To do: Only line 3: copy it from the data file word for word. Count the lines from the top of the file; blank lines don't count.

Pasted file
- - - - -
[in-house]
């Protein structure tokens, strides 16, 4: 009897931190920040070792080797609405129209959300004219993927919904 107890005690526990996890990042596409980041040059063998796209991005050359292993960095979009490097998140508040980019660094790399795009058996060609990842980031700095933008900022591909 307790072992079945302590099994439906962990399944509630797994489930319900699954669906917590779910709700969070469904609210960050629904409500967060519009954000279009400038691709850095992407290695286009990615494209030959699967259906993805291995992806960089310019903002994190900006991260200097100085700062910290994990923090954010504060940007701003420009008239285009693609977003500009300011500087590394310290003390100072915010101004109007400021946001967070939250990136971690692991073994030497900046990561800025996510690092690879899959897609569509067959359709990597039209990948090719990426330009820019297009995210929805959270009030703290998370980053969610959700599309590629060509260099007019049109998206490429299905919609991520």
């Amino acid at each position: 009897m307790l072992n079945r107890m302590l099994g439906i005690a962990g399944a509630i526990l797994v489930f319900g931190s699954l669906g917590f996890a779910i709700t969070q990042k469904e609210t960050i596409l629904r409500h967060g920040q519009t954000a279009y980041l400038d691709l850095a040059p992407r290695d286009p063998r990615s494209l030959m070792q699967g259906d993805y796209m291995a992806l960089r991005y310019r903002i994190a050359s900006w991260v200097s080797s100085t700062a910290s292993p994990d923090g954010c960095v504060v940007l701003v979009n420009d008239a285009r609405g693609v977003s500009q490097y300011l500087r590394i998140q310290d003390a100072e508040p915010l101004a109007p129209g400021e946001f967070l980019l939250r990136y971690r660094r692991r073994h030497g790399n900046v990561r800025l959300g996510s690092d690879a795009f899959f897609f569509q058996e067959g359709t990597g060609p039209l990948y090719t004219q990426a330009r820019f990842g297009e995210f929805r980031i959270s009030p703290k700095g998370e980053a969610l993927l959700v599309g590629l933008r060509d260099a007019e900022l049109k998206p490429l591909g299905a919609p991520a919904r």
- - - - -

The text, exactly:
């Amino acid at each position: 009897m307790l072992n079945r107890m302590l099994g439906i005690a962990g399944a509630i526990l797994v489930f319900g931190s699954l669906g917590f996890a779910i709700t969070q990042k469904e609210t960050i596409l629904r409500h967060g920040q519009t954000a279009y980041l400038d691709l850095a040059p992407r290695d286009p063998r990615s494209l030959m070792q699967g259906d993805y796209m291995a992806l960089r991005y310019r903002i994190a050359s900006w991260v200097s080797s100085t700062a910290s292993p994990d923090g954010c960095v504060v940007l701003v979009n420009d008239a285009r609405g693609v977003s500009q490097y300011l500087r590394i998140q310290d003390a100072e508040p915010l101004a109007p129209g400021e946001f967070l980019l939250r990136y971690r660094r692991r073994h030497g790399n900046v990561r800025l959300g996510s690092d690879a795009f899959f897609f569509q058996e067959g359709t990597g060609p039209l990948y090719t004219q990426a330009r820019f990842g297009e995210f929805r980031i959270s009030p703290k700095g998370e980053a969610l993927l959700v599309g590629l933008r060509d260099a007019e900022l049109k998206p490429l591909g299905a919609p991520a919904r």